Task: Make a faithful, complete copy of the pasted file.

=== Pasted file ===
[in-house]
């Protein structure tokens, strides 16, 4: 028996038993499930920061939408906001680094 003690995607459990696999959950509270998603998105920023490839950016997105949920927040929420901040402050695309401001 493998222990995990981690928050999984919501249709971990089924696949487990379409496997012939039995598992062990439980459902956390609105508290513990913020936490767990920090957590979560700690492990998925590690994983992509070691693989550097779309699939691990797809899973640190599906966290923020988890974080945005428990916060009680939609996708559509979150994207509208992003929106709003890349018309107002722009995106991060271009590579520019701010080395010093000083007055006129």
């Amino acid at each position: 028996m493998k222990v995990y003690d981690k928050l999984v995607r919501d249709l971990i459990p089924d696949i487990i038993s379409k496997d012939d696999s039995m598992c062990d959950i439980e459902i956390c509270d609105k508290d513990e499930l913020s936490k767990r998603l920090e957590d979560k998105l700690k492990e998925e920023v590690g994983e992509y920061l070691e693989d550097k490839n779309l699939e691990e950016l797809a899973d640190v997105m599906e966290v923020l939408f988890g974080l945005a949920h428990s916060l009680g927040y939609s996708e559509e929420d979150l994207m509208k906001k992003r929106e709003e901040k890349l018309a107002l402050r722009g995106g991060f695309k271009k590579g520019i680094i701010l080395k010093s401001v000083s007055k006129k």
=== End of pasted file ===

[in-house]
């Protein structure tokens, strides 16, 4: 028996038993499930920061939408906001680094 003690995607459990696999959950509270998603998105920023490839950016997105949920927040929420901040402050695309401001 493998222990995990981690928050999984919501249709971990089924696949487990379409496997012939039995598992062990439980459902956390609105508290513990913020936490767990920090957590979560700690492990998925590690994983992509070691693989550097779309699939691990797809899973640190599906966290923020988890974080945005428990916060009680939609996708559509979150994207509208992003929106709003890349018309107002722009995106991060271009590579520019701010080395010093000083007055006129």
């Amino acid at each position: 028996m493998k222990v995990y003690d981690k928050l999984v995607r919501d249709l971990i459990p089924d696949i487990i038993s379409k496997d012939d696999s039995m598992c062990d959950i439980e459902i956390c509270d609105k508290d513990e499930l913020s936490k767990r998603l920090e957590d979560k998105l700690k492990e998925e920023v590690g994983e992509y920061l070691e693989d550097k490839n779309l699939e691990e950016l797809a899973d640190v997105m599906e966290v923020l939408f988890g974080l945005a949920h428990s916060l009680g927040y939609s996708e559509e929420d979150l994207m509208k906001k992003r929106e709003e901040k890349l018309a107002l402050r722009g995106g991060f695309k271009k590579g520019i680094i701010l080395k010093s401001v000083s007055k006129k």